…”A new study that puts data behind the widely held but difficult-to-prove assumption that off-shore money is driving Vancouver’s superheated housing market has concluded the vast majority of houses on the city’s affluent west side have been bought by new immigrants from China, many of whom don’t earn their living here.”…


    • While I suspect he is absolutely correct, his way of doing this is not very academically agreeable shall we put it. He used last names which is a terrible way of guessing someone’s nationality. I would be a mainland chinese buyer based on his assumptions and I am a Canadian citizen and resident. But the fact that our government refuses to collect data on this is just insane.

      • Well actually, Brian, given that your name has been anglicized I don’t think he would have counted you as a Mainland Chinese buyer.

      • Actually it would because my legal name is still my Chinese name. In his defence, he did say that he was trying to prove that ethnically chinese people were driving up prices in Vancouver Real Estate. But headlines that read “mainland chinese buyers” rather than “ethnically chinese people” are much more appealing. Now, granted, I suspect that he is absolutely correct. Andy Yan after all is simply trying to show just how much foreign capital has flooded one part of Vancouver. But I don’t think you can neccesarily draw the conclusion of what the headlines are claiming based on his research.

  6. Here’s a question for Brian and Space: if fundamental investment metrics no longer apply (e.g. price-to-income, price-to-rent, etc.), having been replaced by “wealth migration” from China, what is the measure that will allow you to judge when prices have gone too far? Simple question. Let’s have a simple answer.

    • Here is a simple answer for ya. How do you compare these metrics to other Asian cities? Singapore, Hong Kong, any Asian city for that matter. These ratios matter, our contention is that Vancouver is very cheap compared to any Asian city. And no other North American city has a greater ratio of Asians. Remember Vancouver is 51 percent Asian. At this rate in 30 years this city could be 70 percent Asian. At that point it stops behaving like a western city.

      • A non-answer, as expected.

      • If you can’t get my simple response, then you must not be very smart as expected. Let’s see if this breaks it down for you. Your simple answer is this, if the ratios in Vancouver are expansive by the standards of an asian city, then we have gone too far. So take your ratios from beijing, hong kong, shanghai, taipei and do your math, yes even you can do this. Then you get where Vancouver should be.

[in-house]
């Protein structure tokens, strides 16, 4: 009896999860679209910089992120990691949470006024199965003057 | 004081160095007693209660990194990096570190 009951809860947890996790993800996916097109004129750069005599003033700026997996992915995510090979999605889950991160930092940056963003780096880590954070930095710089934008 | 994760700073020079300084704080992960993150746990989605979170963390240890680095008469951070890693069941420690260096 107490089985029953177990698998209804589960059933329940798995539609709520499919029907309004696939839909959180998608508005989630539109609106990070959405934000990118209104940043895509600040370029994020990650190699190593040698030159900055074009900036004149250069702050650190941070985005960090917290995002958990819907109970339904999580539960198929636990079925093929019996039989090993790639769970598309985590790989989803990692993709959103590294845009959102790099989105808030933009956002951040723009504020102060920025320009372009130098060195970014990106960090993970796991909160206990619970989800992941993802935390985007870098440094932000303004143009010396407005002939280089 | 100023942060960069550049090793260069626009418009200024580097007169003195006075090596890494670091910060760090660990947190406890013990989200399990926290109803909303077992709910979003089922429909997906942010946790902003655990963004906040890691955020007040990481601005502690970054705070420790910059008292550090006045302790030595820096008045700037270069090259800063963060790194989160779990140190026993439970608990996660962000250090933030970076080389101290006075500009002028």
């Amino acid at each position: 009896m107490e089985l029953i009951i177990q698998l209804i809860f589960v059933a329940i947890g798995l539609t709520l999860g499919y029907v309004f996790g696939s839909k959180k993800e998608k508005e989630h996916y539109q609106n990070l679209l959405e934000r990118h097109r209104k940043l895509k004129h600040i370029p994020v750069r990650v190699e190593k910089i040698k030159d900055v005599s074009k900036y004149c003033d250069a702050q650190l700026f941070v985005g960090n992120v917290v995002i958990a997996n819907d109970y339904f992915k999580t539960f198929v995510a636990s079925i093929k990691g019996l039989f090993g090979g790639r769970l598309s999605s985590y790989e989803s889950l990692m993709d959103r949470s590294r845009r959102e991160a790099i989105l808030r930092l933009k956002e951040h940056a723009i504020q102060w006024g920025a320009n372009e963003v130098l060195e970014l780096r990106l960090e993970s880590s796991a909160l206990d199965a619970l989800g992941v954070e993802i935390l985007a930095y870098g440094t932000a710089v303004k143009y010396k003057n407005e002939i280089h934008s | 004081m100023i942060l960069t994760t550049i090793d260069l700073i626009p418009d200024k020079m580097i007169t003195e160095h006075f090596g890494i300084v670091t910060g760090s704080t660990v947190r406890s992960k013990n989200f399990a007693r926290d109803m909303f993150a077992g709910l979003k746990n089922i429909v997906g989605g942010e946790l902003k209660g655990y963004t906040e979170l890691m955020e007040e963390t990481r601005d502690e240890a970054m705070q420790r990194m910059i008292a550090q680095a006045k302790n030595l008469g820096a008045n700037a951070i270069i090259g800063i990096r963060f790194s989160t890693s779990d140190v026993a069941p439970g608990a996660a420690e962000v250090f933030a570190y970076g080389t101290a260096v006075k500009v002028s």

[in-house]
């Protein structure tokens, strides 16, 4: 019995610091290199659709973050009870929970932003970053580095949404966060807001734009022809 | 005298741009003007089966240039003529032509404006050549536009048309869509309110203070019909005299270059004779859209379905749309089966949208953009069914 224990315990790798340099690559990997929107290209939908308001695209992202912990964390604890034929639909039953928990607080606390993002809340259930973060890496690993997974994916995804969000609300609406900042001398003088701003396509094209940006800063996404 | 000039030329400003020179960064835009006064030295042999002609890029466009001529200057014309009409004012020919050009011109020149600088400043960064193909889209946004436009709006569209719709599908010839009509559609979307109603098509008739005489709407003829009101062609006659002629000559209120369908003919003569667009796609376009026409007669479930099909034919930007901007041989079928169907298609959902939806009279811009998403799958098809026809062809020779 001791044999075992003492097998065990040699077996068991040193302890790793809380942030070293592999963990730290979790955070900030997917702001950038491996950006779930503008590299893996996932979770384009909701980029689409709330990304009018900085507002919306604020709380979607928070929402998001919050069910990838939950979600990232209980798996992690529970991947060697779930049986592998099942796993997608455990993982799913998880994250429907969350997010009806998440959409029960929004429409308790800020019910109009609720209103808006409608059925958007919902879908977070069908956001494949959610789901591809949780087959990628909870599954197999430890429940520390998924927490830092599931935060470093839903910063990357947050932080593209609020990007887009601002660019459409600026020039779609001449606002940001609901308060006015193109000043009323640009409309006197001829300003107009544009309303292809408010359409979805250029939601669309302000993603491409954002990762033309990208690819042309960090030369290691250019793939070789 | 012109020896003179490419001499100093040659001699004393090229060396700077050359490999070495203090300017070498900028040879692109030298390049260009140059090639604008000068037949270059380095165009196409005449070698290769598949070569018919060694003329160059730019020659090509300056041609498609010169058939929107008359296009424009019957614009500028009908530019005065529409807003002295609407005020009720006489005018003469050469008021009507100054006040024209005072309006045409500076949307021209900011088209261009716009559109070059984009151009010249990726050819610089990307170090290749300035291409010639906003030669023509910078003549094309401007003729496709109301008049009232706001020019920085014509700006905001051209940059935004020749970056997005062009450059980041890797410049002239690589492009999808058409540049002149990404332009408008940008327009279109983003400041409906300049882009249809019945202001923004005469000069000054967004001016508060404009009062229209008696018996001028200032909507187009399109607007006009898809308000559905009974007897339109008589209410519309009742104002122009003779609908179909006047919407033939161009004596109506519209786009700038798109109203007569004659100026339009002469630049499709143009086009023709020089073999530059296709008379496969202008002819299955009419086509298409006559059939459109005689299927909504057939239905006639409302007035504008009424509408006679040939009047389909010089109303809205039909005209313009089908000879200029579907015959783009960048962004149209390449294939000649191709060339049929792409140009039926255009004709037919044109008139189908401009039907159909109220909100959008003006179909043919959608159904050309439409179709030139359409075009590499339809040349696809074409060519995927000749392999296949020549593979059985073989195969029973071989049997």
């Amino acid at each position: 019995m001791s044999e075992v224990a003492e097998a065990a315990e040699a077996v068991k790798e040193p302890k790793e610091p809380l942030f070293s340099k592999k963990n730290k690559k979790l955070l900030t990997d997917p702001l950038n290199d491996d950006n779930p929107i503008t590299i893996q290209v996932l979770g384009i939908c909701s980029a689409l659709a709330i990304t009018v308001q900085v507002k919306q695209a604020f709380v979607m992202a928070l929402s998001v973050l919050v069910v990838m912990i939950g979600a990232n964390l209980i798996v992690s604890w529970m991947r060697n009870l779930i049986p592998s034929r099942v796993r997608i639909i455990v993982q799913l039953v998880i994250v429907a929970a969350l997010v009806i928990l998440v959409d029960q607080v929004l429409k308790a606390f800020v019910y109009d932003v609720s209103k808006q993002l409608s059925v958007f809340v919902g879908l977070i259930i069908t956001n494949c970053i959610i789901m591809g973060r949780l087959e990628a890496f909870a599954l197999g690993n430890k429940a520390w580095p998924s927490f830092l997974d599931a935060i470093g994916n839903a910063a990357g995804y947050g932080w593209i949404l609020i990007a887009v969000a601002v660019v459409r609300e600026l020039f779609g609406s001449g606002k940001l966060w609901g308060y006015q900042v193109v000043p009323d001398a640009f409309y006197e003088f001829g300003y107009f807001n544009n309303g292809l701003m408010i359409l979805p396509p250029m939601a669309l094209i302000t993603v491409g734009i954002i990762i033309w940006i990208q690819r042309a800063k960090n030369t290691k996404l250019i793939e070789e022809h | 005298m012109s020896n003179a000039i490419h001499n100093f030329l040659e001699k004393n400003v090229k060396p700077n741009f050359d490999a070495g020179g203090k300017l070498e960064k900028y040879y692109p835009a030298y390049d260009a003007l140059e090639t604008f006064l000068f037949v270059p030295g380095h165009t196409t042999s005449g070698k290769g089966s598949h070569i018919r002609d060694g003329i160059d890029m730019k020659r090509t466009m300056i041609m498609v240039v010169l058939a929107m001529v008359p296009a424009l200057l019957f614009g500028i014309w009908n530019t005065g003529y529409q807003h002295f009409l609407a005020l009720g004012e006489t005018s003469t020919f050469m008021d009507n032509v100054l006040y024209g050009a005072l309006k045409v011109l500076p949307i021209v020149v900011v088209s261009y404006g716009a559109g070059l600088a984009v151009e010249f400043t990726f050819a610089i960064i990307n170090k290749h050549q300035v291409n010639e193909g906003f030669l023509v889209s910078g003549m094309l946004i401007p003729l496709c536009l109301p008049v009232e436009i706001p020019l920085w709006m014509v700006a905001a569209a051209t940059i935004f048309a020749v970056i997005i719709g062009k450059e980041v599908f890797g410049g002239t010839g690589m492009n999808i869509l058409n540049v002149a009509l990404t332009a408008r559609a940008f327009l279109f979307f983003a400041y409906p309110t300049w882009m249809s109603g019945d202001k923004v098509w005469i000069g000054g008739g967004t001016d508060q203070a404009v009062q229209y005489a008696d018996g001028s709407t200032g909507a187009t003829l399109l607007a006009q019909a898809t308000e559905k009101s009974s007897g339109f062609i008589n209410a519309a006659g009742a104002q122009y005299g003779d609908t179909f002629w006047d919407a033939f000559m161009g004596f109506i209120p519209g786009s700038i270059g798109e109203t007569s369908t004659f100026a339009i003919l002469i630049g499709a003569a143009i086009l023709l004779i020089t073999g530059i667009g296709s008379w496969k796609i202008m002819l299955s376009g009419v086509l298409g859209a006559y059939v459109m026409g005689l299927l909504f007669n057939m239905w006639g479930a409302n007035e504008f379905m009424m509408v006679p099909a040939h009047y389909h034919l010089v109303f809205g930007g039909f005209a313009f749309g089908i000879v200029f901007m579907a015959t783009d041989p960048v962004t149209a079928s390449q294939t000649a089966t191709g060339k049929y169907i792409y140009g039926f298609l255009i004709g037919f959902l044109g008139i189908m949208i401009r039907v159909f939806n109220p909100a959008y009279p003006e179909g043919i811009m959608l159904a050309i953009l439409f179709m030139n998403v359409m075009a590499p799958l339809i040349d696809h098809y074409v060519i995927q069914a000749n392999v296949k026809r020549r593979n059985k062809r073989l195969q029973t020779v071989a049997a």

• You may be interested, then, to consult this chart, published by The Economist:


        Select Canada and China.

        Canada is already much higher than China in both price-to-income, and price-to-rent.

      • Sure, let’s use national averages to do this. Not considering that China has a ton of garbage cities that behaves more like a 3rd world city than a first world one. What is Vancouver, the number 2, 3 best city in Canada behind Toronto and maybe Montreal. What do you think the price to rent ratio looks like in the Number 3 best city in China? Let’ start with Beijing, Shanghai, then what is no3, Hong Kong?

      • Just as China has “garbage” cities, so does Canada. So, on average, they probably cancel each other out. And even if they don’t totally cancel each other out, the difference in fundamental metrics between the two countries is so stark as to raise serious questions about the validity of your assertions.

      • That’s is an interesting chart, Elninja. Thanks.

        Nearly 90 percent of Singaporeans live in state-subsidized Housing Development Board (HDB) flats, and 90 percent of such HDB flats are owned (2013 & 2009 data respectively). Hong Kong has mass public housing programs in place as well. These are public housing leased out for 99 years, owner-occupied only and cannot be used as a registered address for a business, etc.

        Both HK and SIN surpass Vancouver in that chart. Why?
        I shall take a wild guess. Li Kashing Inc is big in both cities.